The logistics industry is not immune to the economic crisis that has hit its supply chain.
For the first time in over a decade, a number of major logistics companies are now reporting lower-than-expected third-quarter profit.
That’s because demand for goods is still strong and there’s little room for a correction, according to data compiled by Bloomberg.
While some companies are shedding jobs as demand weakens, many are boosting profits by raising prices.
That could spell trouble for the logistics sector as it looks to stay afloat as a major player in a rapidly changing global economy.
Sign up to get CricInfo delivered to your inbox every weekday.
SIGN UP In a report released Monday, the United States and the European Union agreed to a $25 billion rescue package for Europe, which has been reeling from the financial crisis.
The U.S. and Europe are among the countries that have been hit hardest by the financial meltdown.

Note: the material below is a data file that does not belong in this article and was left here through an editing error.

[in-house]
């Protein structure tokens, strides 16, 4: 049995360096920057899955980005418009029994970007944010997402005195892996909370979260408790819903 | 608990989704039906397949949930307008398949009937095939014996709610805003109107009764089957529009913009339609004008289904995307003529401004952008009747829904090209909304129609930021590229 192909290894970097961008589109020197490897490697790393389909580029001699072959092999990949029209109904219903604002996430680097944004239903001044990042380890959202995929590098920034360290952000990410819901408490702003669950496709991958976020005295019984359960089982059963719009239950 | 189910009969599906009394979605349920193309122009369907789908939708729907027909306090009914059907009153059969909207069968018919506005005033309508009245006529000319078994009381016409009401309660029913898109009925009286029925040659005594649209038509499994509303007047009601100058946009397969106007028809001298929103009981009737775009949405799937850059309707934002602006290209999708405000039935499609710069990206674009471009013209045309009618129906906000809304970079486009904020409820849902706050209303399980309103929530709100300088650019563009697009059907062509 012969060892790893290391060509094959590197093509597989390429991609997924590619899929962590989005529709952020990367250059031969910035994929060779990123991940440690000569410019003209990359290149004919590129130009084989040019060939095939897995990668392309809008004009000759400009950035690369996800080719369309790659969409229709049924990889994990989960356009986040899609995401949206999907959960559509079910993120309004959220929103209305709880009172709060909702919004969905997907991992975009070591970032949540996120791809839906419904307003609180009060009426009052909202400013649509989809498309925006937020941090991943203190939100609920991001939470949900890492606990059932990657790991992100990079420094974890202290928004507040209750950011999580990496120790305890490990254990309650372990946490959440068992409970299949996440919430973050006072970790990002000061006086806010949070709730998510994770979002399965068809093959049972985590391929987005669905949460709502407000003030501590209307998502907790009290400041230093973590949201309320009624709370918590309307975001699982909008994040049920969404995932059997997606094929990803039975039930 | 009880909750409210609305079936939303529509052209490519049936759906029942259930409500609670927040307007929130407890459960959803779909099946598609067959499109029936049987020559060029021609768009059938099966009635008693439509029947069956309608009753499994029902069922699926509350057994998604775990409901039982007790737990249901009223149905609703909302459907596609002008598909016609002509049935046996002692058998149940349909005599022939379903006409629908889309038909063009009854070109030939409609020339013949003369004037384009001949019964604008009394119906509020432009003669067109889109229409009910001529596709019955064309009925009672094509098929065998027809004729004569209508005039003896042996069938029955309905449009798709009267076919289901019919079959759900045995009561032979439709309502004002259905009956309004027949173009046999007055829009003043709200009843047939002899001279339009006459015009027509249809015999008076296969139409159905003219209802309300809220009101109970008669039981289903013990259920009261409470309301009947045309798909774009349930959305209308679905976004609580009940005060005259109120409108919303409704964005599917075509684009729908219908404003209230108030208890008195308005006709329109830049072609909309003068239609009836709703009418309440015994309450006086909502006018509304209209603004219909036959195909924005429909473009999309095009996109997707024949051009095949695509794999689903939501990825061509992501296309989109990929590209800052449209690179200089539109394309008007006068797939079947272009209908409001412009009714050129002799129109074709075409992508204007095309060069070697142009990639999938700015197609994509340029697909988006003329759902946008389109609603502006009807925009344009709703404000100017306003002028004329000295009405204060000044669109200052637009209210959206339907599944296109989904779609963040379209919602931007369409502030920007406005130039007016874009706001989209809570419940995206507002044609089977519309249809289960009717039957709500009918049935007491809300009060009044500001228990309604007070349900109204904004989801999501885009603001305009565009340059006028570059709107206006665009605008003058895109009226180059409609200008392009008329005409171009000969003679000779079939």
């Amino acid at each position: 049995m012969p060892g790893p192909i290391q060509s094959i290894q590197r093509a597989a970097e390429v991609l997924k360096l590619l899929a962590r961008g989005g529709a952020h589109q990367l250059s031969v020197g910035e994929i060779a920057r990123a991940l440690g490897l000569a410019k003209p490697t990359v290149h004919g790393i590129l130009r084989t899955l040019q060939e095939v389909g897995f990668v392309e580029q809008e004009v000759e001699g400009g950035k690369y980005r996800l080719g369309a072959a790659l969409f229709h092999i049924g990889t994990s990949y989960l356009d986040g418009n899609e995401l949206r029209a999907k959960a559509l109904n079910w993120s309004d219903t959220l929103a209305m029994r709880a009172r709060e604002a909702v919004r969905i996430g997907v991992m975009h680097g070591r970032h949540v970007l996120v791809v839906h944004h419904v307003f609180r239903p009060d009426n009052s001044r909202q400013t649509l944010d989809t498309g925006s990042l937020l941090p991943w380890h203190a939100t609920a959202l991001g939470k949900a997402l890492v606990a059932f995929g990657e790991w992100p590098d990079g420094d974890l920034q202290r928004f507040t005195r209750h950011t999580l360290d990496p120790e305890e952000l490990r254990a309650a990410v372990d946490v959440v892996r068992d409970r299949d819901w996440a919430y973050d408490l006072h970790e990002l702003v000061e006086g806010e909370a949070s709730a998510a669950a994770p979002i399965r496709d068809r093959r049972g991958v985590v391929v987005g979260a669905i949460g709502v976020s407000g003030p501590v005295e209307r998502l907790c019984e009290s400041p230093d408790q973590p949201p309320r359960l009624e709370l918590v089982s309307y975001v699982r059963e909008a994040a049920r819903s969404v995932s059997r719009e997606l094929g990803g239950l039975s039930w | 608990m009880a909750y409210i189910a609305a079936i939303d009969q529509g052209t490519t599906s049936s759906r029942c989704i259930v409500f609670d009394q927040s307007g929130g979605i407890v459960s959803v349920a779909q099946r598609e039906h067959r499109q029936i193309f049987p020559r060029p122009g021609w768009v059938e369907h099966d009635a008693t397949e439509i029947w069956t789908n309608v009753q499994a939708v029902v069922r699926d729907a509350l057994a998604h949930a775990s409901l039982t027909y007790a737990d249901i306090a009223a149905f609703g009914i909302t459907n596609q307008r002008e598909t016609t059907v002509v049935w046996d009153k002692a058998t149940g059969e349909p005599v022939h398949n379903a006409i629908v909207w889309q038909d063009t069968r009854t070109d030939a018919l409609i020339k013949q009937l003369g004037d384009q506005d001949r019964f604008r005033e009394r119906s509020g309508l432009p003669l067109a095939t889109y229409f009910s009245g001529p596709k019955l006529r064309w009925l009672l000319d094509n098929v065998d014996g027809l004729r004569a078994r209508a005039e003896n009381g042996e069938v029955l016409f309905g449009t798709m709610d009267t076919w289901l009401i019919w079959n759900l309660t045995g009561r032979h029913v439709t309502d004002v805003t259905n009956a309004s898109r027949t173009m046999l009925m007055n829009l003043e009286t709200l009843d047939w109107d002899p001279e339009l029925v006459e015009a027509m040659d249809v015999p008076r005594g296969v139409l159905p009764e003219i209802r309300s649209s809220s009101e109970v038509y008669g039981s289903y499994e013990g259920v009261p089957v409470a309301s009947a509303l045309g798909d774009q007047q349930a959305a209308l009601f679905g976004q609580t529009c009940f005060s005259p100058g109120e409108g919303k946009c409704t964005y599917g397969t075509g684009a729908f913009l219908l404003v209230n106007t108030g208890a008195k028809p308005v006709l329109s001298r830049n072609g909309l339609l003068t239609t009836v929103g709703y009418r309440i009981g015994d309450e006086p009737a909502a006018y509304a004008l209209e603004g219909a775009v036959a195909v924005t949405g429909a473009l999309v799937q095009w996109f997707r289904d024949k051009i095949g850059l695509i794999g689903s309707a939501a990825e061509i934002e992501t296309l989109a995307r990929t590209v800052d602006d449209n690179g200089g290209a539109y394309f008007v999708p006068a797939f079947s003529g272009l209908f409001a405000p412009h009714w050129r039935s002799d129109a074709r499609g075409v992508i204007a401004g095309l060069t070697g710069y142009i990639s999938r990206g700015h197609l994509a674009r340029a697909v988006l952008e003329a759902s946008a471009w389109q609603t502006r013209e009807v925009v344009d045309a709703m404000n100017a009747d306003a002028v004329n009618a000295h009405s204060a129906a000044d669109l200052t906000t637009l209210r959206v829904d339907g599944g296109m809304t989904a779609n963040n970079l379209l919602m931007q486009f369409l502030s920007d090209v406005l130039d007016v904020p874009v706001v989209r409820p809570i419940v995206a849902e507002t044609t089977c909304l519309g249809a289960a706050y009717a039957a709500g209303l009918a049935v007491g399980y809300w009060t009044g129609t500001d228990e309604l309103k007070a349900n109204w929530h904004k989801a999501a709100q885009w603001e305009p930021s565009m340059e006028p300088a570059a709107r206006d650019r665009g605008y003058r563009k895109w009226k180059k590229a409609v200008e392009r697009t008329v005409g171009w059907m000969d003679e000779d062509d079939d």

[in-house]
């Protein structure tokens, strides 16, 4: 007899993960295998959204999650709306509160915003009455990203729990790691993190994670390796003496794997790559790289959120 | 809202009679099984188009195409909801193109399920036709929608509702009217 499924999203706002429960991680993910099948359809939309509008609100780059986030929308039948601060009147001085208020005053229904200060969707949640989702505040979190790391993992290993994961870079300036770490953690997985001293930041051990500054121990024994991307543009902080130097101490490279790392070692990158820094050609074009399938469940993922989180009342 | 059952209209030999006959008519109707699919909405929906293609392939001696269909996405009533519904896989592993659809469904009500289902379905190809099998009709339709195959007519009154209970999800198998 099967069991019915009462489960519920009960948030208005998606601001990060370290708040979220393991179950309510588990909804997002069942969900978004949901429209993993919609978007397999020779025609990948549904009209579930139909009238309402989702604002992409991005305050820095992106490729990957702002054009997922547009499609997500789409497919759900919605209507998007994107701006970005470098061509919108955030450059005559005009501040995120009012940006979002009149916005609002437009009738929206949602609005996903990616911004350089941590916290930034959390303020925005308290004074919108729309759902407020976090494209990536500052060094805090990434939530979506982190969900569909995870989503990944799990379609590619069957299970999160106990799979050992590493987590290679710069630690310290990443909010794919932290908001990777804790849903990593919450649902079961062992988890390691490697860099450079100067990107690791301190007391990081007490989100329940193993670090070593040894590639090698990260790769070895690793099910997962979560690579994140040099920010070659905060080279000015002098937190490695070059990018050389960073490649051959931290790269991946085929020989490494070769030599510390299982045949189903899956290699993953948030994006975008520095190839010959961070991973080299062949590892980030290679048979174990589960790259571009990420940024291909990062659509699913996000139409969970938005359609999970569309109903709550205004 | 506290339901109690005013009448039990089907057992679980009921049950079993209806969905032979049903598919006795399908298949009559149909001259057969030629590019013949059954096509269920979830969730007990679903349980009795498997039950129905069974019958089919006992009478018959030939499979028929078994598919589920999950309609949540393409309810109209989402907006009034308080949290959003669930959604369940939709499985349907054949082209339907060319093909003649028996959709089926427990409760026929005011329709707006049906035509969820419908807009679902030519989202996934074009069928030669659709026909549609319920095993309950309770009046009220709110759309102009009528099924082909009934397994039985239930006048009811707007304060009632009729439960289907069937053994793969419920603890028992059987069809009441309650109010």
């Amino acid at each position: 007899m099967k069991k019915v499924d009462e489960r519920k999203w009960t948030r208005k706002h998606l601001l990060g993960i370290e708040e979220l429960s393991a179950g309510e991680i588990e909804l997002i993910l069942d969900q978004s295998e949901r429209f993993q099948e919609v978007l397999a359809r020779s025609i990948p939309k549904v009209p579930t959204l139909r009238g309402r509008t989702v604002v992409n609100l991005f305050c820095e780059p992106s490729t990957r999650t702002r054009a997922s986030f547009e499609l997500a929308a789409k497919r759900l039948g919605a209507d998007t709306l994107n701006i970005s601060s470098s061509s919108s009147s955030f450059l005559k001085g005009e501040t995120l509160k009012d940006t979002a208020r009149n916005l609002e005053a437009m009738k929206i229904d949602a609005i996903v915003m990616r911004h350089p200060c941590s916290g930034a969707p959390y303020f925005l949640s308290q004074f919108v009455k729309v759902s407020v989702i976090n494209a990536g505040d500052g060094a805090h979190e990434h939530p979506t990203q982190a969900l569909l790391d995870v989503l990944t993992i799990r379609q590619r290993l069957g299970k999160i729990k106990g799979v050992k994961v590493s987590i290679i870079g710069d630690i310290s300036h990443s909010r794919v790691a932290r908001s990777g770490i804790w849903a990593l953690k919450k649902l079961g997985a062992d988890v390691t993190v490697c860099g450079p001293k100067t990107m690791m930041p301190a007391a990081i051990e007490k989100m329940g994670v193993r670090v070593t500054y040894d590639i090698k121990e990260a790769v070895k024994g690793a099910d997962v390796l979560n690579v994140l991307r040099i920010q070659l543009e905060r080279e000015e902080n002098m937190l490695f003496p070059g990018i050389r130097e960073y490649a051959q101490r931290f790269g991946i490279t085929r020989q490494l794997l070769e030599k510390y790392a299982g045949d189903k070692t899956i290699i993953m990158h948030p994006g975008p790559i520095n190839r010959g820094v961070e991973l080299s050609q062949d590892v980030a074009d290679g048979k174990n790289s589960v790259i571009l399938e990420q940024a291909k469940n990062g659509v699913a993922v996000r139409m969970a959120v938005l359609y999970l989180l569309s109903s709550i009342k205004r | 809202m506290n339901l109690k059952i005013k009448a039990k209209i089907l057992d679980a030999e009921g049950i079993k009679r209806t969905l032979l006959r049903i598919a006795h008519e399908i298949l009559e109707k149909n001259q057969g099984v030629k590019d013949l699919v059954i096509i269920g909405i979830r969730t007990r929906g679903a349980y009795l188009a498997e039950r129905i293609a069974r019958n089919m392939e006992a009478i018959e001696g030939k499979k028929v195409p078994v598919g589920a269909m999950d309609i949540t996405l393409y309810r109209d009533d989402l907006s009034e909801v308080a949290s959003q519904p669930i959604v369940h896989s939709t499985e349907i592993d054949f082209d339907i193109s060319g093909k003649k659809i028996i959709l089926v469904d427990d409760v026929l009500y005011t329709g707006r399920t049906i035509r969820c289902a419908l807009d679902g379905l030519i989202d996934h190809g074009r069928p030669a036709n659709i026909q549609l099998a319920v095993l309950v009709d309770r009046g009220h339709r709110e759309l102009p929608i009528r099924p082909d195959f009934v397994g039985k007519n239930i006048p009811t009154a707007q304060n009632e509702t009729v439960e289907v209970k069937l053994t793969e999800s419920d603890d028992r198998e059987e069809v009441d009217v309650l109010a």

The deal includes $30 billion in loans and $25 million in emergency funds.
The European Union’s share of the bailout is expected to be more than 60 percent.
The $25.5 billion will be used to provide $7 billion in aid to the European logistics sector, the European Commission said.
But that’s not all.
The U.K. has agreed to help finance $2 billion in relief to the logistics economy.
A U.N. resolution on the issue called on the European countries to help each other as the continent struggles to keep up with demand and supply.
But while the United Kingdom has stepped up its assistance, the deal has left it out of the loop on the EU’s rescue package, a spokeswoman for the British government told Bloomberg News.
The United Kingdom’s involvement has been limited to a symbolic gesture in December. The U